Throughout this play, there is a common theme of humanity’s relationship with God. In the beginning of the play, the Domin explains why robots were created. While there were financial incentives later, the first robots were created to replace God. As Domin states:
He wanted to become a sort of scientific substitute for God. He was a fearful materialist, and that’s why he did it all. His sole purpose was nothing more nor less than to prove that God was no longer necessary.
Ultimately, if humans are able to create new life in their own image, then they become the new God. In the beginning, the robots appear and talk like humans, but they lack the ability to understand death and empathy. However, the robots begin attacking in Act II, causing the scientist to call upon their own creator again. One scientist prayed:
Oh, Lord, I thank thee for having given me toil. Enlighten Domin and all those who are astray; destroy their work, and aid mankind to return to their labors; let them not suffer harm in soul or body; deliver us from the Robots and protect Helena, Amen.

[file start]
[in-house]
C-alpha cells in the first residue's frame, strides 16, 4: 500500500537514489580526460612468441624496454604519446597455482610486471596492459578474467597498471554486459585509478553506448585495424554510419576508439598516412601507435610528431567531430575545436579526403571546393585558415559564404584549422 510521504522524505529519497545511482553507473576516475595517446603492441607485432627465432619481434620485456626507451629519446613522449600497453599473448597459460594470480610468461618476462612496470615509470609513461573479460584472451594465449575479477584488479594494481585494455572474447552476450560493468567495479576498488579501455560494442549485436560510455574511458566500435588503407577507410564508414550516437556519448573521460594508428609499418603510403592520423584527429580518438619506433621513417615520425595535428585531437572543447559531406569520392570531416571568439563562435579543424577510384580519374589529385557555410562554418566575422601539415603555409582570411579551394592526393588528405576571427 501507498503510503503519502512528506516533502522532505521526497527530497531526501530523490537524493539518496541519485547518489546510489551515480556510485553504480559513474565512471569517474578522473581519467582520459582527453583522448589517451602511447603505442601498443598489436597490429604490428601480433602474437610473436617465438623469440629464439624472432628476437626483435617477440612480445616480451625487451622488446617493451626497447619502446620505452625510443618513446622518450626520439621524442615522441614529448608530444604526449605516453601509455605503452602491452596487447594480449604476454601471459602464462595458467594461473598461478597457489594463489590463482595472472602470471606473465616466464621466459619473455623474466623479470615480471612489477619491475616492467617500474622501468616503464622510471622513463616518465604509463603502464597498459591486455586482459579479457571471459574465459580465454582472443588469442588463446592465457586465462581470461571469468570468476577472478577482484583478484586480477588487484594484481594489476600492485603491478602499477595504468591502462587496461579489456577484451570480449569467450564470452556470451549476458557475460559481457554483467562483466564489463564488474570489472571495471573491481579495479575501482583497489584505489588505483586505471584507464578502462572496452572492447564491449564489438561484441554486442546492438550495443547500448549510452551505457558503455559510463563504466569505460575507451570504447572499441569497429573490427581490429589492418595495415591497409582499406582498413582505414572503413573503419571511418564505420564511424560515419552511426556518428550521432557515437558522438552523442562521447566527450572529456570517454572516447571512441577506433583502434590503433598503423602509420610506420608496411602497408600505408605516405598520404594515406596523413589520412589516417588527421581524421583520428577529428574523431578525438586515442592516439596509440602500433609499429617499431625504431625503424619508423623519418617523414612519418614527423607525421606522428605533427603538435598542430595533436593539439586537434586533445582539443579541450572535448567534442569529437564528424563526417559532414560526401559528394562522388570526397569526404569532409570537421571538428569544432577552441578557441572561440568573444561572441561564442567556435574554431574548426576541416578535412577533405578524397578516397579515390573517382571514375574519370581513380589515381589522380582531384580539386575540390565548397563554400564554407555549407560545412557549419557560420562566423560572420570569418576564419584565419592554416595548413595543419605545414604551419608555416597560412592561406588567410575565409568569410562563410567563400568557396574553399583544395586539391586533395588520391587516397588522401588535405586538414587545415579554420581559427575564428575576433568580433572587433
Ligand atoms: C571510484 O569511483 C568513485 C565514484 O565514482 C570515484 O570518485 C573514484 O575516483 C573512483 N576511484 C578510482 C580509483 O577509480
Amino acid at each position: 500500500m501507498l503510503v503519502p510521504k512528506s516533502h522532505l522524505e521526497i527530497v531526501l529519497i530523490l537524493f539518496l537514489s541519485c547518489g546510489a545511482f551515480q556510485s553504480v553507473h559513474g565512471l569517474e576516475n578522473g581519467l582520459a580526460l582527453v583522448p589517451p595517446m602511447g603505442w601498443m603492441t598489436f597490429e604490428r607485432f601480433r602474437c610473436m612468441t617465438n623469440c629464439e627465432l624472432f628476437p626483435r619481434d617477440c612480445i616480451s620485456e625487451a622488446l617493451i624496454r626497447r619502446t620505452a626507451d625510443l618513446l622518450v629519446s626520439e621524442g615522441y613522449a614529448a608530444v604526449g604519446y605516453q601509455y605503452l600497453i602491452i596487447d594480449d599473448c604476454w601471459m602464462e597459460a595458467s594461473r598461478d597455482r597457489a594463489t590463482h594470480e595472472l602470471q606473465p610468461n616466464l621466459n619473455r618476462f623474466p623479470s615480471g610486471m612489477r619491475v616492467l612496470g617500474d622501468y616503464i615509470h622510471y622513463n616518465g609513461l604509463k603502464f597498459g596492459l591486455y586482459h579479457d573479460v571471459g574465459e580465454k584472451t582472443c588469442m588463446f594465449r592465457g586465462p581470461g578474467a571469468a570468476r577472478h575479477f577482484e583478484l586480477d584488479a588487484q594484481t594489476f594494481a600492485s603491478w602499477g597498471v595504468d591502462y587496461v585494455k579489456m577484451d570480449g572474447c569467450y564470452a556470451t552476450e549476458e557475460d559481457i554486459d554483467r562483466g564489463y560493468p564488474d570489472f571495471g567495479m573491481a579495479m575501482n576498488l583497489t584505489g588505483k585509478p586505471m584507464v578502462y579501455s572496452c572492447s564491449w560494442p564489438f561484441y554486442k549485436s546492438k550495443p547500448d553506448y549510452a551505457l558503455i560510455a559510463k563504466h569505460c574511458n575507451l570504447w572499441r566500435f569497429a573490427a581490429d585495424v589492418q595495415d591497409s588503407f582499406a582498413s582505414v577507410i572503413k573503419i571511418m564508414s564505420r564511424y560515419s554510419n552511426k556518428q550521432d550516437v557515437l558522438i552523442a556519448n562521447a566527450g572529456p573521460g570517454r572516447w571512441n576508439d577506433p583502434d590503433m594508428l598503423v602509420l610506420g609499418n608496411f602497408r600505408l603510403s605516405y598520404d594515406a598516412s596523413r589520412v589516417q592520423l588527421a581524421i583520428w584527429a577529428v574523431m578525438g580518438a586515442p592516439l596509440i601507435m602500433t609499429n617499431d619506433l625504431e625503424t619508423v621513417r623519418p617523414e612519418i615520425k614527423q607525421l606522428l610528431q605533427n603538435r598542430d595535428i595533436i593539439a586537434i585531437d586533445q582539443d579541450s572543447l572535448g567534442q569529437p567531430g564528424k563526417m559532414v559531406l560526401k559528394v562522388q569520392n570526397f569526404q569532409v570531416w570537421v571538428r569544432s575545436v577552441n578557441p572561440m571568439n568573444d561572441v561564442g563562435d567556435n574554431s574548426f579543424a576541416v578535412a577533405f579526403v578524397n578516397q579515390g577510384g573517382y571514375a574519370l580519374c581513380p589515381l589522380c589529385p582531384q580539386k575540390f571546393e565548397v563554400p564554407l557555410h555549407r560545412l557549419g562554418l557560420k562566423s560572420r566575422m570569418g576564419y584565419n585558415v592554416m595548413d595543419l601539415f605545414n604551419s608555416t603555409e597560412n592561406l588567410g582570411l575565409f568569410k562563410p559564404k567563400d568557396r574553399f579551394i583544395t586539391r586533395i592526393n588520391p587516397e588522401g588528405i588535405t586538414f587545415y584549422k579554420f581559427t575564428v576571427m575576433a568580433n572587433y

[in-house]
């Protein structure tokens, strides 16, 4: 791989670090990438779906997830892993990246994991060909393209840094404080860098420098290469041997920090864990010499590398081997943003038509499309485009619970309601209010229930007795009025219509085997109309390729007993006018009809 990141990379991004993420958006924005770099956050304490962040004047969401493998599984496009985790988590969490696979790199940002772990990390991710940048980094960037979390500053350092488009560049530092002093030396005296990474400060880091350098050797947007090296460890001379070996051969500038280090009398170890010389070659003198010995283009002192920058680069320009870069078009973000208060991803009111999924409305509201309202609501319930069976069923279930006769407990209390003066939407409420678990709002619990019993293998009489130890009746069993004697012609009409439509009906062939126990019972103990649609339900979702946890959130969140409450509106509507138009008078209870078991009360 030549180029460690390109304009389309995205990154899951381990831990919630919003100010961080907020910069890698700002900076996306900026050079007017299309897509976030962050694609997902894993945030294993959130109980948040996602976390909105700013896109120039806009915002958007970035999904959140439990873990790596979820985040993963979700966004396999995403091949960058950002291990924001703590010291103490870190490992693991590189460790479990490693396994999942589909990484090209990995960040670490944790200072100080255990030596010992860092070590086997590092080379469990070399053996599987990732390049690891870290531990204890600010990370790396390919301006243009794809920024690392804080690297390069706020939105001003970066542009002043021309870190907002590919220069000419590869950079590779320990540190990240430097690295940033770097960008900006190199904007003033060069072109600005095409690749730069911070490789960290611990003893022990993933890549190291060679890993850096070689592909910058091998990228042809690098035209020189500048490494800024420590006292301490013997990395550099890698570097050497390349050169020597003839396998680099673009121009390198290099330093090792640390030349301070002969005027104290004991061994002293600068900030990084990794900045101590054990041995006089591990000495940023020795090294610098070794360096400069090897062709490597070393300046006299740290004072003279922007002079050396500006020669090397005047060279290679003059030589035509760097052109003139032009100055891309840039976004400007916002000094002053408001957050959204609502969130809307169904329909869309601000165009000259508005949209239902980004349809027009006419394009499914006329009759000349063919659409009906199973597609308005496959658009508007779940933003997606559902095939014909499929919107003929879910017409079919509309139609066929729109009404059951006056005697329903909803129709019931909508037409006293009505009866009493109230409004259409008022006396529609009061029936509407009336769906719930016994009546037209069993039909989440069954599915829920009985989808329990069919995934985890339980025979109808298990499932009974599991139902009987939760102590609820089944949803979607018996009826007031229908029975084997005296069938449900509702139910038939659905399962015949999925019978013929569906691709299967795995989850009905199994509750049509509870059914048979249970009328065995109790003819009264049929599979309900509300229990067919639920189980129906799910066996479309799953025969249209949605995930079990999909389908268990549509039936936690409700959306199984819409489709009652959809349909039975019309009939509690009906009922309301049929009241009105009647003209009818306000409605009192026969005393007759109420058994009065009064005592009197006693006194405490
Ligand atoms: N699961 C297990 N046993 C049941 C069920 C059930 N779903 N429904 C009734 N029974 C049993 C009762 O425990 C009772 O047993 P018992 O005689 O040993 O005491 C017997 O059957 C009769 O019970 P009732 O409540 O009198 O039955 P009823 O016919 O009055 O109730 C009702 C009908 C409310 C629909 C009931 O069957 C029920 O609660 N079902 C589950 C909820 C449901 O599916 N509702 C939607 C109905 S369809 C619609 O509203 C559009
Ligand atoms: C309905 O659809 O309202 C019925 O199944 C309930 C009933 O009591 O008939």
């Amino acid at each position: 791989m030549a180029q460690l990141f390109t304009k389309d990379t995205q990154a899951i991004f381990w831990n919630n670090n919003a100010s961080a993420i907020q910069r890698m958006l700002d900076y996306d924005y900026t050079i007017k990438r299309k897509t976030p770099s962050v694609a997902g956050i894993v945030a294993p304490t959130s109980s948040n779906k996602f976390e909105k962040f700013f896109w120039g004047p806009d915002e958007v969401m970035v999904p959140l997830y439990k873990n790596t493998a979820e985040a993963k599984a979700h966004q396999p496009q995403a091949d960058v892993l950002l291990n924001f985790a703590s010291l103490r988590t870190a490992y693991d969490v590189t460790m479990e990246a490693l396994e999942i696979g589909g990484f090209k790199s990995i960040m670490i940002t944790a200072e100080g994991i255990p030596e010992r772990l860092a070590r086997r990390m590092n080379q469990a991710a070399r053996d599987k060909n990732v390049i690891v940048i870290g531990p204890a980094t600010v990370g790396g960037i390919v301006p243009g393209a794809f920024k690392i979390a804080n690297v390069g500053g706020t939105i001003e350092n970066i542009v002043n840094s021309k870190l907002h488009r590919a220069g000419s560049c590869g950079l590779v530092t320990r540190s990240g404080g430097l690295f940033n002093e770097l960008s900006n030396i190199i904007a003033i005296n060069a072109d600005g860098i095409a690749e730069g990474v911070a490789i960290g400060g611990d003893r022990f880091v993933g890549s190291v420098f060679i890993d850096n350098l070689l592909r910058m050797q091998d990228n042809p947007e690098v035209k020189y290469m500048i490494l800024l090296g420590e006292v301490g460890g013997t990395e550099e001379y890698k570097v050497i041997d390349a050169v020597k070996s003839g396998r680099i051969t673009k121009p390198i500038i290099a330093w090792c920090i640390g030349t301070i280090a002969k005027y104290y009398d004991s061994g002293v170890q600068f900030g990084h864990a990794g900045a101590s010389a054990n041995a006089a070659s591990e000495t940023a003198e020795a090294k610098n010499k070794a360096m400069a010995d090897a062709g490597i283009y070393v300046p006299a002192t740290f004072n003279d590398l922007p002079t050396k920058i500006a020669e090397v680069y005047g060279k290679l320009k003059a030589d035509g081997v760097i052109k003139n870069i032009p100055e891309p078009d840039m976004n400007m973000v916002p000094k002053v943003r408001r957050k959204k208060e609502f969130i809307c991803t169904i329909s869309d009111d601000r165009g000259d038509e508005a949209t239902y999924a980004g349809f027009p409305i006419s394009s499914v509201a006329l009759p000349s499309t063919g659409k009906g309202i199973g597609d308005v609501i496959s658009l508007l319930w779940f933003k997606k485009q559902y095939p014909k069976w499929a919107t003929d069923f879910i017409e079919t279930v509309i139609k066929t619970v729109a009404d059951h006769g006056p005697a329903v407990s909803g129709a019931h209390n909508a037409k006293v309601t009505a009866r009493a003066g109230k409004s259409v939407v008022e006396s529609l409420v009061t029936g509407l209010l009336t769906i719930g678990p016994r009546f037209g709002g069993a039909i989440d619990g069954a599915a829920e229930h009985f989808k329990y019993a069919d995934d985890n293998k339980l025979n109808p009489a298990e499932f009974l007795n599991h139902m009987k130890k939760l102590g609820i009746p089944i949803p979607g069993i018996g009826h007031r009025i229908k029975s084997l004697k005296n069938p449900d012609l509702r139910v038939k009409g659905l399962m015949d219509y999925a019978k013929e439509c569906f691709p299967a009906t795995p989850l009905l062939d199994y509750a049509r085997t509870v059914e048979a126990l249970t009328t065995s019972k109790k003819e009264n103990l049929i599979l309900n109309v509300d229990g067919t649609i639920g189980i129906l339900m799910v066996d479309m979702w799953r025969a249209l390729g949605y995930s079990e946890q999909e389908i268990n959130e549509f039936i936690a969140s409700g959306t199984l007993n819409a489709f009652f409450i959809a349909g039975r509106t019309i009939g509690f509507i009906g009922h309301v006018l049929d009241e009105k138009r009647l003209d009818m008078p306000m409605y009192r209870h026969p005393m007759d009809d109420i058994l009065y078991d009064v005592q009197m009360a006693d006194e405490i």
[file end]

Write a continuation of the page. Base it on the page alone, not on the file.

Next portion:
It is at this moment that the humans finally understand what it is like to be God because their creation is now fully humanized and a reflection of themselves. Similarly, the robots go back to the humans and ask them to help them because they are unable to create new robots. As we examine the relationship between humans and robots, we are able to see the relationship between God and humans. While the humans are scared of their creation and aren’t pleased with them, the scientists still admire their creation. Likewise, this play is a testament showing that perhaps God is afraid of our destruction as well despite being still proud of our abilities.
Source: RUR (Čapek)